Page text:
|Publication number||US5139313 A|
|Application number||US 07/744,373|
|Publication date||Aug 18, 1992|
|Filing date||Aug 13, 1991|
|Priority date||Aug 16, 1990|
|Also published as||CN1027187C, CN1059181A, DE4025826A1, DE4025826C2|
|Publication number||07744373, 744373, US 5139313 A, US 5139313A, US-A-5139313, US5139313 A, US5139313A|
|Inventors||Heinz-Otto Fiesel, Christoph Rassmann|
|Original Assignee||Gewerkschaft Eisenhutte Westfalia Gmbh|
|Export Citation||BiBTeX, EndNote, RefMan|
|Patent Citations (3), Referenced by (3), Classifications (8), Legal Events (5)|
|External Links: USPTO, USPTO Assignment, Espacenet|
The invention relates to a guide for a mineral, e.g. coal, winning machine such as a plough.
It is known to form a plough guide from sections composed of L-shaped angle plates with upstanding sides connected to the working face sides of the runs of channelling of a scraper-chain conveyor. The angle plates have lower walls which rest on the floor of the working to form a slide way for the plough. Sliding spacers situated a certain distance apart between an upper and a lower chain channel for a plough drive chain are connected with the upwardly extending sides of the angle plates. A covering closes off the chain channels from the face. The covering is composed of guide beams forming a lower guide for the plough and situated at a distance from the lower walls of the angle plates and covering hoods mounted in pivot joints and capable of being swung over towards the face.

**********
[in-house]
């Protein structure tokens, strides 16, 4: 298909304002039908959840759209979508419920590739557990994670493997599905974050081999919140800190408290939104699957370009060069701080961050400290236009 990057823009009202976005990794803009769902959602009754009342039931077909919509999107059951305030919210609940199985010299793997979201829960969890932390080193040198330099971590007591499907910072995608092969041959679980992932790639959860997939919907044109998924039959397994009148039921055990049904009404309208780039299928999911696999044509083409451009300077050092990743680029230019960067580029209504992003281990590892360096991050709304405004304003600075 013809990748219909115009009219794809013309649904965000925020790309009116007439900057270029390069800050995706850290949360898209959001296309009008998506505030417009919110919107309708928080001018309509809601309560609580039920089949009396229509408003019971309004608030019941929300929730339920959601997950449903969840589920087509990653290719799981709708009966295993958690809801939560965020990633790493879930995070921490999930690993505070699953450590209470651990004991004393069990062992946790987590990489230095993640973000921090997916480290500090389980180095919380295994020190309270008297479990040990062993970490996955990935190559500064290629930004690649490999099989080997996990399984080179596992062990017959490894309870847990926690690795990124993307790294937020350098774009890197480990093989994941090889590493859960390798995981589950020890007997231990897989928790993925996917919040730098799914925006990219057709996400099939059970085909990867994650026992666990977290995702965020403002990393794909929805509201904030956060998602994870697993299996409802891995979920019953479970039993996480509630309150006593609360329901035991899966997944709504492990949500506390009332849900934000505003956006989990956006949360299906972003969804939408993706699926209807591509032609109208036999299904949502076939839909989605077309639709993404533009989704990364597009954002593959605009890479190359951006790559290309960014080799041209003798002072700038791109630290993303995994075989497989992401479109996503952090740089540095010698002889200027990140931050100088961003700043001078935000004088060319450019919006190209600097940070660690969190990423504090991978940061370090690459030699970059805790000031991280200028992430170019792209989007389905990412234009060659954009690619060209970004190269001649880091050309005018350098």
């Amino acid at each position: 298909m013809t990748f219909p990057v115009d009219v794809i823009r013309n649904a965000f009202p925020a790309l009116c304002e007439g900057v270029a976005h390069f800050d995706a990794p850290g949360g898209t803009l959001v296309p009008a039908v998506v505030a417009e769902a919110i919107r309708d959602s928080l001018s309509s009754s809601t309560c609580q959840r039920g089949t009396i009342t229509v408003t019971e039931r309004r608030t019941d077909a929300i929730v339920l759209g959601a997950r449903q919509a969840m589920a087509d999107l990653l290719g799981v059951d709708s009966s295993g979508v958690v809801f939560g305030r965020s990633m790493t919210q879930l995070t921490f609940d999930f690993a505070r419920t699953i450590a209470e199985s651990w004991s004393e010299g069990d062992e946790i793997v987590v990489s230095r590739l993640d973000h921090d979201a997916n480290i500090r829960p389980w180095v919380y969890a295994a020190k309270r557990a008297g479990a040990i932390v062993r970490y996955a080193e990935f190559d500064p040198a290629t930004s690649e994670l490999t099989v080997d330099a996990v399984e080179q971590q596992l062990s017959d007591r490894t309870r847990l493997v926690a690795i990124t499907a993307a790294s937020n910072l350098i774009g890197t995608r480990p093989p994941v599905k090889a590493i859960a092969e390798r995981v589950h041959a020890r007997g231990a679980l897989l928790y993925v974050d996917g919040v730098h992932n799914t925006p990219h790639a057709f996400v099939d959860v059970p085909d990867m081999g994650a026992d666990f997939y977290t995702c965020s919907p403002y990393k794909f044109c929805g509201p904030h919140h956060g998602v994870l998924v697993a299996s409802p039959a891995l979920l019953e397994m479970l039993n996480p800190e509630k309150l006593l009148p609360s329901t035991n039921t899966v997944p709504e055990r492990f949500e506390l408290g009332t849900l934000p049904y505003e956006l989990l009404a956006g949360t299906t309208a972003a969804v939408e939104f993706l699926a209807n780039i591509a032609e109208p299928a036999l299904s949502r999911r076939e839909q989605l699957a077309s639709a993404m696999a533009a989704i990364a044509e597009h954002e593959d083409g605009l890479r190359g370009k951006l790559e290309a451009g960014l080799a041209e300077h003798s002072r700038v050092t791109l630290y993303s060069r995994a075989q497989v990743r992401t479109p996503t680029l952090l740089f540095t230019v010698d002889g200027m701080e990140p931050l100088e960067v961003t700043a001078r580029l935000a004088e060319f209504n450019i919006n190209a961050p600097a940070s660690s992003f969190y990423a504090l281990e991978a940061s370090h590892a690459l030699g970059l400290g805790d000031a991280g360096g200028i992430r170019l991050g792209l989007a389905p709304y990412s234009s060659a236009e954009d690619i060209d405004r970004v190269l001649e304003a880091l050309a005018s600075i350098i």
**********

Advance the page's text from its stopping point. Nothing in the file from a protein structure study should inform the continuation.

Plough guides of this kind are known in a number of versions, e.g. from DE-PS 26 07 350. In these plough guides the covering hoods are pivotably mounted on the sliding spacers situated a certain distance apart, in joints situated underneath the spacers and on a level with the lower chain channel. The pivot joints are thus positioned at the foot of the cover which closes off the chain channels from the face, i.e. on the guide beam which forms the lower guide for the plough and which in this case is formed on the one hand by rolled-over parts at the foot of the covering hoods made of sheet metal and on the other hand by parts of the sliding spacers. The covering hoods have window-like recesses which the sliding spacers engage by means of pivot pins mounted on the latter. In the upper zone the covering hoods, in their closed position, are detachably connected with the top of the upwardly extending sides of the angle plates. The high covering hoods form an upper plough guide subject to considerable forces during operation of the plough. The process of manufacturing the sections of the plough guide system is very costly. An object of the invention is to provide a plough guide of this type in such a way as to ensure a simple and robust construction for the pivot joints of the hoods and at the same time to increase the stability of the system and reduce the cost of manufacture.